As Paul Hetznecker, a Philadelphia civil rights attorney pointed out to PlanPhilly, “traffic stops have been used as pretexts for unconstitutional search and seizure.” This means that even as we work to make streets safer and to eliminate traffic deaths, we must remember that speed cameras, police presence, and other increased enforcement measures can result in targeting and surveilling people of color on city streets.  At NBW, we’ve seen that police presence intimidate and harm NBW youth, program alumni, and other members of our close community.  At times NBW youth graduates have been accused of stealing bikes they’ve earned at NBW. Officers have assumed that a black youth in Philadelphia couldn’t rightfully own a high quality bike. This has happened more than once, at more than one NBW site. Again and again, we’ve heard those in the NBW community share violent, terrifying stories of police brutality on city streets. One effect of this inequitable, increased enforcement is that people, including those in our NBW community, sometimes choose to stay at home, instead of joining in programs or activities. Sometimes the trip just isn’t worth the outsized risk of being pulled over or harassed on the street, seemingly at random.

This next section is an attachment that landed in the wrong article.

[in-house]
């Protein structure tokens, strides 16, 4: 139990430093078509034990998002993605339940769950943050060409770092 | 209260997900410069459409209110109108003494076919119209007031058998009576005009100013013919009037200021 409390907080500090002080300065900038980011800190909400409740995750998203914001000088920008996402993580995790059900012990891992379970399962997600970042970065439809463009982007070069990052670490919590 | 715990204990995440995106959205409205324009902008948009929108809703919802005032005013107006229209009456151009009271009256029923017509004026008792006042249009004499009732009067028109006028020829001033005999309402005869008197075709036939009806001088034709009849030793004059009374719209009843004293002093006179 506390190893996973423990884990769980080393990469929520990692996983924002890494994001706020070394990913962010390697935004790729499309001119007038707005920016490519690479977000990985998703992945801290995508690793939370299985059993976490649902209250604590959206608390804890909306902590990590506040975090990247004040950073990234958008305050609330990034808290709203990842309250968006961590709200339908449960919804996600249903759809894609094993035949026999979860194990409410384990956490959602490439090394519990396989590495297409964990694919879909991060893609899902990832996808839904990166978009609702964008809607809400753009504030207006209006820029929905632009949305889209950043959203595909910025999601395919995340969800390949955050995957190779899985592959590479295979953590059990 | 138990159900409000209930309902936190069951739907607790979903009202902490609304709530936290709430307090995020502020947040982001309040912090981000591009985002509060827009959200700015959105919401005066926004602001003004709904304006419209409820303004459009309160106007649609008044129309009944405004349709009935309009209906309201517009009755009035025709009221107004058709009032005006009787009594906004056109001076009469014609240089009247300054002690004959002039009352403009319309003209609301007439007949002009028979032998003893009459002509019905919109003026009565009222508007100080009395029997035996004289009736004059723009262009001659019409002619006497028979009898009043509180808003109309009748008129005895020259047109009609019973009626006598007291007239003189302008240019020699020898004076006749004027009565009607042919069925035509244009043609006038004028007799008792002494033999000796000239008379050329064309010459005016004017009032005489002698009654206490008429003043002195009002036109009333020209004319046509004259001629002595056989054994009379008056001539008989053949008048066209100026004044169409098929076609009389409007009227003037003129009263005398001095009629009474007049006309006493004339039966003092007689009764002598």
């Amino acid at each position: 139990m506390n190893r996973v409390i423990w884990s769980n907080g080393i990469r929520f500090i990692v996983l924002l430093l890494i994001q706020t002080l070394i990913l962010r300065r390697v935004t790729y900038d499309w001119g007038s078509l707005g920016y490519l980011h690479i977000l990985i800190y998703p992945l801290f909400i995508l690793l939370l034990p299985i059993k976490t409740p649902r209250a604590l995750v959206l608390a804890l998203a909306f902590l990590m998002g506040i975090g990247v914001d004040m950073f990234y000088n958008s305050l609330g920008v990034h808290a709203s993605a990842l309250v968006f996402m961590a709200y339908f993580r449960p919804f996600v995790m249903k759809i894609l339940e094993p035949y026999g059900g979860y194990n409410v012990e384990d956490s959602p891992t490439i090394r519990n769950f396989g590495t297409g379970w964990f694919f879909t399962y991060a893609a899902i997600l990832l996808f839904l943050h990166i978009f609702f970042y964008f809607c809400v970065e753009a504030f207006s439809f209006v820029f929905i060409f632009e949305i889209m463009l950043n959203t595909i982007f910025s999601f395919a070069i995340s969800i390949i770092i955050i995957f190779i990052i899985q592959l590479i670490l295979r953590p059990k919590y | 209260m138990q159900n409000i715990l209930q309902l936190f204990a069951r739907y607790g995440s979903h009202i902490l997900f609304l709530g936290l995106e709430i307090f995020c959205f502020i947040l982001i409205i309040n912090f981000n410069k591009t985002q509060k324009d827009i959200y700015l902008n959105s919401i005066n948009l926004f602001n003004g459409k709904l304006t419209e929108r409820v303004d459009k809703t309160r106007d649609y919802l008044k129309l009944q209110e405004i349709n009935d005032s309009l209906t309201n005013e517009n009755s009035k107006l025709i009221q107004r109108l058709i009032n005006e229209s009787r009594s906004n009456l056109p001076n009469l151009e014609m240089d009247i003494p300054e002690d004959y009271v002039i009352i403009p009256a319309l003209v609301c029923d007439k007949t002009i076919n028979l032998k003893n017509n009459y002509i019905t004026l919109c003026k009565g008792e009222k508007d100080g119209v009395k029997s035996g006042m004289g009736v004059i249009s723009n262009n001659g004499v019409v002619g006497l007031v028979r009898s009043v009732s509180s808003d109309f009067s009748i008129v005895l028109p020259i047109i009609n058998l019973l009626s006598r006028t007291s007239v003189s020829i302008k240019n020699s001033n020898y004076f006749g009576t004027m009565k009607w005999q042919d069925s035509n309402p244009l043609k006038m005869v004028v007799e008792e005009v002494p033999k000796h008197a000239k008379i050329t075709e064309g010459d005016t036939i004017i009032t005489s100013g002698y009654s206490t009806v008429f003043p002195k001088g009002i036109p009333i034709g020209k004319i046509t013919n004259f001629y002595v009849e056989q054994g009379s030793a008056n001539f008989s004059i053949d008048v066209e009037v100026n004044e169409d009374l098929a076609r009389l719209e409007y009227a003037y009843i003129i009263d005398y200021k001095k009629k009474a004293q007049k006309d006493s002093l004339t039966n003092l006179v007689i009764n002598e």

We’re encouraged that in Philadelphia, bike advocates have acknowledged the risks inherent in stepped up traffic enforcement in communities of color. Furthermore, red light camera bills have civil liberties protections written into them to protect against government overreach.

The risks of escalated police interaction have led many local advocates to favor infrastructure improvements over enforcement. These improvements could include broadly and strategically distributed amenities such as protected bike lanes, traffic calming measures, recreation paths, crosswalk countdown timers, and street lights. Each time there is a proposed infrastructure project, we ask for people to raise the critical questions to ensure that we course correct decades of uneven, unfair infrastructure projects. You can ask questions like: Who benefits from this project? Who does it leave out? How could it be improved to make its benefits more widespread?  How can this project center the wellness and prosperity of communities of color and other communities that have seen disinvestment?